with low light performance of the 5n, what is the appeal of full-frame?

Started Nov 10, 2012 | Discussions thread
losangeles Contributing Member • Posts: 655
Re: with low light performance of the 5n, what is the appeal of full-frame?

Your arguments are sound, and they really resonate with what I've been thinking myself these past few weeks. Thanks for summarizing it so nicely.

One thing I'd like to add is the versatility of having a single walkaround lens that "covers all bases" as you say it. For FF, it would be the kit you went for, the 24-85 mm lens. It should offer shallow enough DOF for most situations. But a similar lens on NEX (the new 12-50) doesn't, as I has DOF comparable to a point-and-shoot with fast lens like the new Lumix LX7. So in practice I end up having to carry around (and invest into) more lenses, easily bringing the total above $2k and the same territory as the D600 with kit lens. And the FF alternative will still beat the NEX IQ.

In my mind, the only way NEX (and m43 for that matter) can prevail is by building affordable&high IQ&fast lenses. If the Nikon 24-85 can be had for $500 above body-only, there needs to be a 12-55 f2.3-f3 option for NEX for the same price (same DOF control, similarly sized optical elements, hopefully same IQ as the Nikkor).

RicksAstro wrote:

ennemkay wrote:

... but ff systems are WAY more expensive, so that extra stop and a half of dof and iso doesn't seem to have proportionate value.

Not if you are comparing similar capabilities as far as IQ goes. I went from a gripped (for ergonomic purposes) EM-5 with the Panasonic 12-35 f2.8...total cost $1000+$300+$1200 = $2500

I went to a Nikon D600+24-85 f3.5-4.5= $2600

The 12-35 is equivalent to a 24-70 f5.6, so about one stop less DOF control on average compared to the Nikon kit. I compared the results of the 2 cameras and the Nikon's optical quality and sharpness was at least on par across the frame, usually sharper. Anyone who looked at the results from the 2 cameras would choose the D600 at any reasonable output size, not even accounting for any DOF differences.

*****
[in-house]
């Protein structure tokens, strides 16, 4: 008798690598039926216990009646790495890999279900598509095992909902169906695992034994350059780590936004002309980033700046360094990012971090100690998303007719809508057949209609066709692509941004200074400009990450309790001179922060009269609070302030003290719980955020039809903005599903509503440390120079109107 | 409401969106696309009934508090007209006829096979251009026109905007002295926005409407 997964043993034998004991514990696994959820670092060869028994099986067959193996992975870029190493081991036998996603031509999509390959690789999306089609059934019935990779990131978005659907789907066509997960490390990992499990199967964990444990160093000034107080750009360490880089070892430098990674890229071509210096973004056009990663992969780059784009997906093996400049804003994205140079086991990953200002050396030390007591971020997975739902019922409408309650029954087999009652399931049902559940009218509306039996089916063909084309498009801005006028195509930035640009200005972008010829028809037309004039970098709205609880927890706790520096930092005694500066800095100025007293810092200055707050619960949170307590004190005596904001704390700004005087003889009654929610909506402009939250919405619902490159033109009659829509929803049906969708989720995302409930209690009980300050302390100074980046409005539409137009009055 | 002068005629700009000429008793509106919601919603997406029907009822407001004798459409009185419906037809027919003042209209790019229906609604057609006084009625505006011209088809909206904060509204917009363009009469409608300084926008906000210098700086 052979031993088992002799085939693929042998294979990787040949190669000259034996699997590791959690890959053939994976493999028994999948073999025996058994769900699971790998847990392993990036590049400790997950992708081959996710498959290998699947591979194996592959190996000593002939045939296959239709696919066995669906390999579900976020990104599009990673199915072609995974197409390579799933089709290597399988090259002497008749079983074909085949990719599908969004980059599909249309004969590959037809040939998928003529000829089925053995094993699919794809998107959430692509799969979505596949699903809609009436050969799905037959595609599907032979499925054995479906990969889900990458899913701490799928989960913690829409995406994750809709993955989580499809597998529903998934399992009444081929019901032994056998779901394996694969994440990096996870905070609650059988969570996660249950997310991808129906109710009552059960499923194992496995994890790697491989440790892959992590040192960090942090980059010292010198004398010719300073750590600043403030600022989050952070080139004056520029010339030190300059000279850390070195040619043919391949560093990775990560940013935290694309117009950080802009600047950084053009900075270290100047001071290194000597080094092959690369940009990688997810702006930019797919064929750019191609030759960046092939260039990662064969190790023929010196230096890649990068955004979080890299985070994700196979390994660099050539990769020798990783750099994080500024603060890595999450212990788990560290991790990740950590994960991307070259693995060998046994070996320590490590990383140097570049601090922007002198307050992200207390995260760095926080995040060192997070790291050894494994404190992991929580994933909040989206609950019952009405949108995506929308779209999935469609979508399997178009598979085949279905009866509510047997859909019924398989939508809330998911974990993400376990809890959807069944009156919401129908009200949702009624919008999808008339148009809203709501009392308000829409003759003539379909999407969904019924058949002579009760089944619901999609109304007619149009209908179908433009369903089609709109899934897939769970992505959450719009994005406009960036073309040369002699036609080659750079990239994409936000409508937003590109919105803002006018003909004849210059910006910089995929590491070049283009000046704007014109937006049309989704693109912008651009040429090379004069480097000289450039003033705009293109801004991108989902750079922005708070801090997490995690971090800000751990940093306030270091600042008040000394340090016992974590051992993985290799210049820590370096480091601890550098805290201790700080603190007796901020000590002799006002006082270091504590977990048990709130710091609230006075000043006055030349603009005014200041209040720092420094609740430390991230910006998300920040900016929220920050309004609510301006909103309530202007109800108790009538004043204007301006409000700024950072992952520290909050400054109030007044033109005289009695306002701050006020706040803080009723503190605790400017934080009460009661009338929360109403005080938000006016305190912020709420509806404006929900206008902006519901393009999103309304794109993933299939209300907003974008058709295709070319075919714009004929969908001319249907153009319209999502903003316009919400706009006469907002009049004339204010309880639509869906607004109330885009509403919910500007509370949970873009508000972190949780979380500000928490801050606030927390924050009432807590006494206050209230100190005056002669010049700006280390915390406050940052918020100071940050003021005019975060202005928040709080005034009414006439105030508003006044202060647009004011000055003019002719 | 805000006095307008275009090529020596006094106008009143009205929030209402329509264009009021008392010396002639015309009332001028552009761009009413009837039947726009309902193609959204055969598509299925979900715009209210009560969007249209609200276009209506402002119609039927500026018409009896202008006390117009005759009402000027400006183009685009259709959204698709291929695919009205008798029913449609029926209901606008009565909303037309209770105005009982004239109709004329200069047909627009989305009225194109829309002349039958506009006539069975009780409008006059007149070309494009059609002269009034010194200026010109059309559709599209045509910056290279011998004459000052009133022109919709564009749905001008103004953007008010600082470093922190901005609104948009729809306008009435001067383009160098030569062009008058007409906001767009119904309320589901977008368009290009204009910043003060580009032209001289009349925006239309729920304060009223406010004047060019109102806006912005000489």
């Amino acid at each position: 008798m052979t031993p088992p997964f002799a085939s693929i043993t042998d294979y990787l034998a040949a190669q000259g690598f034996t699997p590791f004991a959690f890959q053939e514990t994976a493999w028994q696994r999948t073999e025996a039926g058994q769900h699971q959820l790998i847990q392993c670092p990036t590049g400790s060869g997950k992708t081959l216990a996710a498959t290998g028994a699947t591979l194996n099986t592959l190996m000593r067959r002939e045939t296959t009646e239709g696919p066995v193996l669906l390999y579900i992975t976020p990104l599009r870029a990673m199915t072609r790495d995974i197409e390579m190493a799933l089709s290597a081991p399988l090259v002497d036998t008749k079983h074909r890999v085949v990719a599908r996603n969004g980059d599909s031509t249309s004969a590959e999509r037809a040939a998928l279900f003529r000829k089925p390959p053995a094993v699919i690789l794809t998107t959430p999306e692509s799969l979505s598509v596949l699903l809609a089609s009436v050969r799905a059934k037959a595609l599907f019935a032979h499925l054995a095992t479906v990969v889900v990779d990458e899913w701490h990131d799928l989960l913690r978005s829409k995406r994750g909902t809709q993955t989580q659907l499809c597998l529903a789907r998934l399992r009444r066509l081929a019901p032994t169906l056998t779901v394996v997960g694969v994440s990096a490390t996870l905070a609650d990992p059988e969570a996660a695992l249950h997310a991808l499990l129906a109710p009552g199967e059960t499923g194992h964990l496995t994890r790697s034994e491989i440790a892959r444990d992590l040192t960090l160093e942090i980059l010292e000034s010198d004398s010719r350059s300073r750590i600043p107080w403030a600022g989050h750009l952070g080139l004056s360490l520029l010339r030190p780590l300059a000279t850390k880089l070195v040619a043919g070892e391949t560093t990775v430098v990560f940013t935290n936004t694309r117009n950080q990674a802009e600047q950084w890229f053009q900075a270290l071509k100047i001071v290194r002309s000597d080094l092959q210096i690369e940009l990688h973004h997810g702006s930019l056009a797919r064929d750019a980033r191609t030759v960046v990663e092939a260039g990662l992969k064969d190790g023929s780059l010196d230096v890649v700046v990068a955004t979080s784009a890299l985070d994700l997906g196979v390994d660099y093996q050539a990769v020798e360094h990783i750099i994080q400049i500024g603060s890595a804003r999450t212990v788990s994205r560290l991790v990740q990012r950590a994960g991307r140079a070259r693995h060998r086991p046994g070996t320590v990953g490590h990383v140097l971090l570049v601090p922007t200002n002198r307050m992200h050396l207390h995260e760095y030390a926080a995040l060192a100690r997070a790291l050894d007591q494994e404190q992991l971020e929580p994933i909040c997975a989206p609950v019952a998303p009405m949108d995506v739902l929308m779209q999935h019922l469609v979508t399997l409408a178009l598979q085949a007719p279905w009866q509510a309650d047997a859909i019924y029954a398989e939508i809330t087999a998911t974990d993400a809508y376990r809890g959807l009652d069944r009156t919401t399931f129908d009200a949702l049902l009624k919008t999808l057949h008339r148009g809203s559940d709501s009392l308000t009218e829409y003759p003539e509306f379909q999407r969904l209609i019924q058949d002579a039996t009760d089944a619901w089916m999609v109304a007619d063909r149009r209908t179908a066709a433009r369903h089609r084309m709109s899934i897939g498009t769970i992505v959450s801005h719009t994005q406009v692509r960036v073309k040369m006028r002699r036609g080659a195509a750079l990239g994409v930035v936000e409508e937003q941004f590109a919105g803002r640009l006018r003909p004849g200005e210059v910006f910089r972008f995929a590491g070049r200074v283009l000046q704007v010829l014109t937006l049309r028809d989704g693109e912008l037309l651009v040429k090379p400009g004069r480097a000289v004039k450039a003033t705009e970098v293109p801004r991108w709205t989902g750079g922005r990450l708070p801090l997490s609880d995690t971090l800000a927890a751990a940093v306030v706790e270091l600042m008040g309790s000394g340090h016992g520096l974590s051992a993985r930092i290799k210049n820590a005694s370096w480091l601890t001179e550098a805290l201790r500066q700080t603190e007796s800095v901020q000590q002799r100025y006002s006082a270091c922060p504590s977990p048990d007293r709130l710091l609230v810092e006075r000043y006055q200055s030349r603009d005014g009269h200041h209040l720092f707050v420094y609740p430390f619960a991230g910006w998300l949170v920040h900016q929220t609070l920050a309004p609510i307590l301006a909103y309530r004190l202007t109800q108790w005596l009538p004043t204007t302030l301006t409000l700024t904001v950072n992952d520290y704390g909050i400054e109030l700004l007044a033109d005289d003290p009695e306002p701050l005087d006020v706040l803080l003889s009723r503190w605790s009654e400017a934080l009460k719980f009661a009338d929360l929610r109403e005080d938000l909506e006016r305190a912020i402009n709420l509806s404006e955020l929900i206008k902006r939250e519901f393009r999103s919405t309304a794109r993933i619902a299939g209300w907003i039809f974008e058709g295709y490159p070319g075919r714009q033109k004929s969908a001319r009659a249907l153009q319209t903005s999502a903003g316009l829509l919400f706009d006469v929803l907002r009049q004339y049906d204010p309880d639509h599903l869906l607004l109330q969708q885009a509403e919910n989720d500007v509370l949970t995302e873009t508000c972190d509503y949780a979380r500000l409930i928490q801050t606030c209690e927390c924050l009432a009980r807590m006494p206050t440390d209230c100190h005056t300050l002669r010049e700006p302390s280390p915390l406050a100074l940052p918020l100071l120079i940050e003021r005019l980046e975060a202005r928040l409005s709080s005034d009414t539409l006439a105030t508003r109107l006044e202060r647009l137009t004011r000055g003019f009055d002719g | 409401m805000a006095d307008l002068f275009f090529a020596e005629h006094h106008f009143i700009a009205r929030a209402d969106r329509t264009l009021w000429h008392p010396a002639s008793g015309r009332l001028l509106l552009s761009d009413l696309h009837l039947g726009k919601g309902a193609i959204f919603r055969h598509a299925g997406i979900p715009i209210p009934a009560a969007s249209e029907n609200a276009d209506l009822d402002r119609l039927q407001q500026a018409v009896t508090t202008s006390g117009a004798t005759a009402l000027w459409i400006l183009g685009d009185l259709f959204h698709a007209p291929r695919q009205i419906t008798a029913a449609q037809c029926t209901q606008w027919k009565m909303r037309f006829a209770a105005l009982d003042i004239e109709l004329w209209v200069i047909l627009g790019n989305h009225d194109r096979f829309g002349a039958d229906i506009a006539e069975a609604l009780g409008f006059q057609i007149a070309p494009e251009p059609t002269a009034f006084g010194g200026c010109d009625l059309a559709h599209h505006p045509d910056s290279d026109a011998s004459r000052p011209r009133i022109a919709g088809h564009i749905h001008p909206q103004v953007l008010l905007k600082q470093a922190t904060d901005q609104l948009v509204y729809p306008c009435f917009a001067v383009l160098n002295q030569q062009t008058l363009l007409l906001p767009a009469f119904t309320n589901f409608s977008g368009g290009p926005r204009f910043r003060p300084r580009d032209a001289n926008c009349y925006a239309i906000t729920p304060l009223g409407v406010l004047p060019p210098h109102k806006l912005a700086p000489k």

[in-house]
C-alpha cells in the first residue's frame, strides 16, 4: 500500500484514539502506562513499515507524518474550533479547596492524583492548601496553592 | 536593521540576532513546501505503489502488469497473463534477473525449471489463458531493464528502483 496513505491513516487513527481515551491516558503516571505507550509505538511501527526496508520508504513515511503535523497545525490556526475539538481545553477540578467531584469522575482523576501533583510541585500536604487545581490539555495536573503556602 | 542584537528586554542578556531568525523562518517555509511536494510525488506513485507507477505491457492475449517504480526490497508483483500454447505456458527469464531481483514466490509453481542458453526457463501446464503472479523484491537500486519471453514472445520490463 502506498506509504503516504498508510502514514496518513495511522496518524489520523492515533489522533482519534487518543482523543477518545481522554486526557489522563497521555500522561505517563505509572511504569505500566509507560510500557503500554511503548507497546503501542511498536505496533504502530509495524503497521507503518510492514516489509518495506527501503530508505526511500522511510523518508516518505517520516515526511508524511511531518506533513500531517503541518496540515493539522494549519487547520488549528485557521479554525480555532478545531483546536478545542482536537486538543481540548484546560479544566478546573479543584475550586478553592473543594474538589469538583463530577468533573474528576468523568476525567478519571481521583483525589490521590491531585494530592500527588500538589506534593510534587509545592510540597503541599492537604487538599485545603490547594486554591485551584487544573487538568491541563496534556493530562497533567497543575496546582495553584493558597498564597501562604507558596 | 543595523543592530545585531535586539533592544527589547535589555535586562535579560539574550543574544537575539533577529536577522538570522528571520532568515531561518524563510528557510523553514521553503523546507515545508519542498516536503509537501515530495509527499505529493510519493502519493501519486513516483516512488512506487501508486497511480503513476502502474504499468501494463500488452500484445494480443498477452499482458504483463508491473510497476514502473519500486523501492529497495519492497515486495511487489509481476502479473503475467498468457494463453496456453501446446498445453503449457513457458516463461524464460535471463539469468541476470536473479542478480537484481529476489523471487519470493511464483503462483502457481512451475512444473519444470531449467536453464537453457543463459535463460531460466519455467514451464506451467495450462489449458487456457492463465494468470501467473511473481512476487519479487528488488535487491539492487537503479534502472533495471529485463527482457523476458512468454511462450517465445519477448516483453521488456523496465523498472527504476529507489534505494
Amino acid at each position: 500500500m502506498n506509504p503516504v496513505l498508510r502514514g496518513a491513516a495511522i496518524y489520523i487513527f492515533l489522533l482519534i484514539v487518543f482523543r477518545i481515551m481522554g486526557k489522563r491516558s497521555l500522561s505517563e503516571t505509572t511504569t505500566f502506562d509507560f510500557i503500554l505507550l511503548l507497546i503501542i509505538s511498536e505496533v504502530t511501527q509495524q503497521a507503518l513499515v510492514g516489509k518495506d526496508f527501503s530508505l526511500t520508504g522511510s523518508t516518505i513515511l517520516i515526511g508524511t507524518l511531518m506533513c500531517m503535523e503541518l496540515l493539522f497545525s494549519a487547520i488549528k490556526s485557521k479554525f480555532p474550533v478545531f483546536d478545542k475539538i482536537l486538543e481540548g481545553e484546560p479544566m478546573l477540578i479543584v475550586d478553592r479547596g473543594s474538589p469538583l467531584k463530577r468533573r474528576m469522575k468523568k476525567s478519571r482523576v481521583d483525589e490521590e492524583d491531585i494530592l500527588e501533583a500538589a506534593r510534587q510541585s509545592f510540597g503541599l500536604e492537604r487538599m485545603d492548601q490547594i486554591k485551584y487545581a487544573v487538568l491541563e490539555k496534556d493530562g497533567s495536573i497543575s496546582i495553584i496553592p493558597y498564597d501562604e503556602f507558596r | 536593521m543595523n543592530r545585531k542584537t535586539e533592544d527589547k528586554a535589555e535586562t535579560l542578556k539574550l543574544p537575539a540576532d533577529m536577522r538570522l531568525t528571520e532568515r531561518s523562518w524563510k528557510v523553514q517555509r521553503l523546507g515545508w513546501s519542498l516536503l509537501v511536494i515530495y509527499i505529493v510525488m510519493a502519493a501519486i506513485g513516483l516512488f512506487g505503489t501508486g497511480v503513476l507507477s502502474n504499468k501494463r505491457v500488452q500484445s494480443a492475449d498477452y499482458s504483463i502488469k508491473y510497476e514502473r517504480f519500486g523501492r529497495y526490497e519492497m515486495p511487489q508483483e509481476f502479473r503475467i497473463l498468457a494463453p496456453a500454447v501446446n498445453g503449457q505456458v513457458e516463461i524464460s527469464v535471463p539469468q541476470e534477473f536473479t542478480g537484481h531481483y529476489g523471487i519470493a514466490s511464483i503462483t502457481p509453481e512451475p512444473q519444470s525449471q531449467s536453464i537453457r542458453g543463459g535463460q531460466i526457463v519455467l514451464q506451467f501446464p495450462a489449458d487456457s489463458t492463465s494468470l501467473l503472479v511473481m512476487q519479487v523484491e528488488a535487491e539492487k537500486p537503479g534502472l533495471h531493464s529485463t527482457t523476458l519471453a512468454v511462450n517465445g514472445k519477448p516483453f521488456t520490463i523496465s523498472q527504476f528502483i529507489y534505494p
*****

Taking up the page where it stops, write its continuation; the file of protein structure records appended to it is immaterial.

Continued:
And the Nikon 85 1.8G is a superb lens on the D600...perfect for portraits! The Olympus 45 f1.8 is great too and about $100 cheaper , but it would be equivalent to stopping down the 85 2 stops as far as DOF control, which is a large amount. And the D600 85f1.8G frankly is magical in comparison.

If you are willing to sacrifice optical quality on m43 or Sony, then you can get a better value proposition. I just picked up a NEX6 + 16-50. It's awesome and compact and gives decent image quality, but that lens isn't in the same ballpark as the previous 2 mentioned. Is it good enough? Only you can answer that. I'll certainly take it places that I wouldn't have taken even the Olympus combo above, which wasn't that small. The D600 is probably the nicest ergonomically if you don't mind the bulk and weight (and conspicuousness).

The best native zoom I've had for the NEX system was honestly the original 18-200, but the weight and off-balance handling (and ridiculous looks) left a lot to be desired. I hope Sony comes up with a quality 2.8 zoom for the NEX system like Panasonic did...then it can be considered a high quality option, but again it won't be cheap.

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